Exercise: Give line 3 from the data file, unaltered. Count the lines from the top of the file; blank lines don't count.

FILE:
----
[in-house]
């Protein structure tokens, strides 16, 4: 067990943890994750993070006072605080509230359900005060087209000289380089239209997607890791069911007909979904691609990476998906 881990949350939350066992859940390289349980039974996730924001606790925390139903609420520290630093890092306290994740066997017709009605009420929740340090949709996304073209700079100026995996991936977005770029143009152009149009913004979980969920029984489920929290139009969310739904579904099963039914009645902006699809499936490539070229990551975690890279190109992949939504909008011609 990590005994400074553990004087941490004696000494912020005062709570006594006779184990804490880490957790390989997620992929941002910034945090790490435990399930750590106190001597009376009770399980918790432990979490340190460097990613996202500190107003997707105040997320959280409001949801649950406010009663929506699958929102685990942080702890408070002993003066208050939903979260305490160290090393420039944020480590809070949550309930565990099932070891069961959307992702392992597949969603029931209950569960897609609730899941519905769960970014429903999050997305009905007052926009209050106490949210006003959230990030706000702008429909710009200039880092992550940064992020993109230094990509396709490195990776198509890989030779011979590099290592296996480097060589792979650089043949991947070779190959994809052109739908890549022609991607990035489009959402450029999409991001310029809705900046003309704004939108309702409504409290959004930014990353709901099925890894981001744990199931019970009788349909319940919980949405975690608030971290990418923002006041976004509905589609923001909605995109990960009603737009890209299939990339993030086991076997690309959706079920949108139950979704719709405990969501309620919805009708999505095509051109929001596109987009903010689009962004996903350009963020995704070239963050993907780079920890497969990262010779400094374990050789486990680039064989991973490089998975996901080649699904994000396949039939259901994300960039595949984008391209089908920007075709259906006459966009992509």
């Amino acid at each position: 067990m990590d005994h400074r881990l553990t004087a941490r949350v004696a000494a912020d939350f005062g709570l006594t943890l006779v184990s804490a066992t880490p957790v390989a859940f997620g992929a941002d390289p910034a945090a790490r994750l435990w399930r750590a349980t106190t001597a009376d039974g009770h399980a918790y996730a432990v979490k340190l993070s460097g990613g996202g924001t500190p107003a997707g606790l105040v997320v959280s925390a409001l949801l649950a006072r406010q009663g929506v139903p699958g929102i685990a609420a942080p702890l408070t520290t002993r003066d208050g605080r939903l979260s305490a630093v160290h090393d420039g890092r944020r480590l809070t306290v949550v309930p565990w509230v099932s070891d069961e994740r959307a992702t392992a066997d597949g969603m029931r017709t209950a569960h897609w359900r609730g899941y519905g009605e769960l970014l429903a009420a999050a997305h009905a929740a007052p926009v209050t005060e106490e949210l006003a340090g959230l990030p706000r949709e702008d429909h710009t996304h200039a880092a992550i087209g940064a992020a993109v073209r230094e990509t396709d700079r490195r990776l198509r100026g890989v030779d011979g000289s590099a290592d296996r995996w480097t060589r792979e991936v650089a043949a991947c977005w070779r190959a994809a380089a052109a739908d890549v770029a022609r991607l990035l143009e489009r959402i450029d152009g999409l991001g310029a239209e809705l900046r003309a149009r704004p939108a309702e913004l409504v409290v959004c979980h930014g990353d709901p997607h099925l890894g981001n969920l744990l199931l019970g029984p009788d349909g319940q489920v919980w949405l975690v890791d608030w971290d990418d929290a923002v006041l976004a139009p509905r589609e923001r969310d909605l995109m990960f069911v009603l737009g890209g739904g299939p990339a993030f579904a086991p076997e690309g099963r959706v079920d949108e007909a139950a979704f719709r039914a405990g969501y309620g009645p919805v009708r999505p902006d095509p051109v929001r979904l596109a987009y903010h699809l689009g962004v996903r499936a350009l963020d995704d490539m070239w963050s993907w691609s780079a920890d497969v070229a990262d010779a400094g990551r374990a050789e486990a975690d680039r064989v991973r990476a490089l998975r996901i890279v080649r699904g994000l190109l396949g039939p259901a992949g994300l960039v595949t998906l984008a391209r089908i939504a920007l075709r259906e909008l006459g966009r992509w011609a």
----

């Amino acid at each position: 067990m990590d005994h400074r881990l553990t004087a941490r949350v004696a000494a912020d939350f005062g709570l006594t943890l006779v184990s804490a066992t880490p957790v390989a859940f997620g992929a941002d390289p910034a945090a790490r994750l435990w399930r750590a349980t106190t001597a009376d039974g009770h399980a918790y996730a432990v979490k340190l993070s460097g990613g996202g924001t500190p107003a997707g606790l105040v997320v959280s925390a409001l949801l649950a006072r406010q009663g929506v139903p699958g929102i685990a609420a942080p702890l408070t520290t002993r003066d208050g605080r939903l979260s305490a630093v160290h090393d420039g890092r944020r480590l809070t306290v949550v309930p565990w509230v099932s070891d069961e994740r959307a992702t392992a066997d597949g969603m029931r017709t209950a569960h897609w359900r609730g899941y519905g009605e769960l970014l429903a009420a999050a997305h009905a929740a007052p926009v209050t005060e106490e949210l006003a340090g959230l990030p706000r949709e702008d429909h710009t996304h200039a880092a992550i087209g940064a992020a993109v073209r230094e990509t396709d700079r490195r990776l198509r100026g890989v030779d011979g000289s590099a290592d296996r995996w480097t060589r792979e991936v650089a043949a991947c977005w070779r190959a994809a380089a052109a739908d890549v770029a022609r991607l990035l143009e489009r959402i450029d152009g999409l991001g310029a239209e809705l900046r003309a149009r704004p939108a309702e913004l409504v409290v959004c979980h930014g990353d709901p997607h099925l890894g981001n969920l744990l199931l019970g029984p009788d349909g319940q489920v919980w949405l975690v890791d608030w971290d990418d929290a923002v006041l976004a139009p509905r589609e923001r969310d909605l995109m990960f069911v009603l737009g890209g739904g299939p990339a993030f579904a086991p076997e690309g099963r959706v079920d949108e007909a139950a979704f719709r039914a405990g969501y309620g009645p919805v009708r999505p902006d095509p051109v929001r979904l596109a987009y903010h699809l689009g962004v996903r499936a350009l963020d995704d490539m070239w963050s993907w691609s780079a920890d497969v070229a990262d010779a400094g990551r374990a050789e486990a975690d680039r064989v991973r990476a490089l998975r996901i890279v080649r699904g994000l190109l396949g039939p259901a992949g994300l960039v595949t998906l984008a391209r089908i939504a920007l075709r259906e909008l006459g966009r992509w011609a």